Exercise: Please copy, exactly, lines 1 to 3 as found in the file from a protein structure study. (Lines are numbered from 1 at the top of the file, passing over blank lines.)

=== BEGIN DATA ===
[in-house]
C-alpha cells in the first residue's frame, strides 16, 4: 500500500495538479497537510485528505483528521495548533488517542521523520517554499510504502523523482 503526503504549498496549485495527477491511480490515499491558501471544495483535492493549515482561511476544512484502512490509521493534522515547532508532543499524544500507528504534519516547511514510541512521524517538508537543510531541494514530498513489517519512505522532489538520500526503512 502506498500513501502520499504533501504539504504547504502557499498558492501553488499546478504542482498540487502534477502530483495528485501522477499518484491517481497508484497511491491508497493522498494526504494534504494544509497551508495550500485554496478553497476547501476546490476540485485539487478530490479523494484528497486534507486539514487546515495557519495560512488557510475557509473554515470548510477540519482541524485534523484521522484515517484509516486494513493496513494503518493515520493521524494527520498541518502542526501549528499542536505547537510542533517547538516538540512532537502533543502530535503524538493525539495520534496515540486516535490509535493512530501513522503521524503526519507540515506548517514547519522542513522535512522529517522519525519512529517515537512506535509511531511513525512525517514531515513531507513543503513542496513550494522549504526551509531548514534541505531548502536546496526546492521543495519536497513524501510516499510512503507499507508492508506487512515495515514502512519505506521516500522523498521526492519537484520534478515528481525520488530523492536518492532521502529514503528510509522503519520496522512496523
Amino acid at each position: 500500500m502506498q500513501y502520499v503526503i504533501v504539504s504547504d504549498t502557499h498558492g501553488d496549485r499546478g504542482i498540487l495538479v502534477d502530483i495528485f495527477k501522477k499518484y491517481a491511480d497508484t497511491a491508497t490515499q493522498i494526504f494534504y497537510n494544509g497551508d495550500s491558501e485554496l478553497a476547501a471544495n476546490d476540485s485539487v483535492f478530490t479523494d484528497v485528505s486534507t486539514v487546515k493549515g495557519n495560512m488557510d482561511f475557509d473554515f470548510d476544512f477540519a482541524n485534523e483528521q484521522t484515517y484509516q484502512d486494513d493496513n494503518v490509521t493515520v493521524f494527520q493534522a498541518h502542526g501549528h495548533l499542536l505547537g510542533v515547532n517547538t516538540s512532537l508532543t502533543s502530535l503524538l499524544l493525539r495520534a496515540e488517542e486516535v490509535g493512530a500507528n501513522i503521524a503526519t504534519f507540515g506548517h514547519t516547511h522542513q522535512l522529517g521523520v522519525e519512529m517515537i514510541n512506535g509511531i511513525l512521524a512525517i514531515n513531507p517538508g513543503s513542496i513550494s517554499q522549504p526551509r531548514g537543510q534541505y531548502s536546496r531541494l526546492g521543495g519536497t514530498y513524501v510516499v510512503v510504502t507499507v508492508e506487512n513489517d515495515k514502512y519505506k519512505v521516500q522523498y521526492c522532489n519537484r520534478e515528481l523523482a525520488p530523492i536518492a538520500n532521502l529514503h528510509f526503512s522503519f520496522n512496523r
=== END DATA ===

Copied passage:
[in-house]
C-alpha cells in the first residue's frame, strides 16, 4: 500500500495538479497537510485528505483528521495548533488517542521523520517554499510504502523523482 503526503504549498496549485495527477491511480490515499491558501471544495483535492493549515482561511476544512484502512490509521493534522515547532508532543499524544500507528504534519516547511514510541512521524517538508537543510531541494514530498513489517519512505522532489538520500526503512 502506498500513501502520499504533501504539504504547504502557499498558492501553488499546478504542482498540487502534477502530483495528485501522477499518484491517481497508484497511491491508497493522498494526504494534504494544509497551508495550500485554496478553497476547501476546490476540485485539487478530490479523494484528497486534507486539514487546515495557519495560512488557510475557509473554515470548510477540519482541524485534523484521522484515517484509516486494513493496513494503518493515520493521524494527520498541518502542526501549528499542536505547537510542533517547538516538540512532537502533543502530535503524538493525539495520534496515540486516535490509535493512530501513522503521524503526519507540515506548517514547519522542513522535512522529517522519525519512529517515537512506535509511531511513525512525517514531515513531507513543503513542496513550494522549504526551509531548514534541505531548502536546496526546492521543495519536497513524501510516499510512503507499507508492508506487512515495515514502512519505506521516500522523498521526492519537484520534478515528481525520488530523492536518492532521502529514503528510509522503519520496522512496523
Amino acid at each position: 500500500m502506498q500513501y502520499v503526503i504533501v504539504s504547504d504549498t502557499h498558492g501553488d496549485r499546478g504542482i498540487l495538479v502534477d502530483i495528485f495527477k501522477k499518484y491517481a491511480d497508484t497511491a491508497t490515499q493522498i494526504f494534504y497537510n494544509g497551508d495550500s491558501e485554496l478553497a476547501a471544495n476546490d476540485s485539487v483535492f478530490t479523494d484528497v485528505s486534507t486539514v487546515k493549515g495557519n495560512m488557510d482561511f475557509d473554515f470548510d476544512f477540519a482541524n485534523e483528521q484521522t484515517y484509516q484502512d486494513d493496513n494503518v490509521t493515520v493521524f494527520q493534522a498541518h502542526g501549528h495548533l499542536l505547537g510542533v515547532n517547538t516538540s512532537l508532543t502533543s502530535l503524538l499524544l493525539r495520534a496515540e488517542e486516535v490509535g493512530a500507528n501513522i503521524a503526519t504534519f507540515g506548517h514547519t516547511h522542513q522535512l522529517g521523520v522519525e519512529m517515537i514510541n512506535g509511531i511513525l512521524a512525517i514531515n513531507p517538508g513543503s513542496i513550494s517554499q522549504p526551509r531548514g537543510q534541505y531548502s536546496r531541494l526546492g521543495g519536497t514530498y513524501v510516499v510512503v510504502t507499507v508492508e506487512n513489517d515495515k514502512y519505506k519512505v521516500q522523498y521526492c522532489n519537484r520534478e515528481l523523482a525520488p530523492i536518492a538520500n532521502l529514503h528510509f526503512s522503519f520496522n512496523r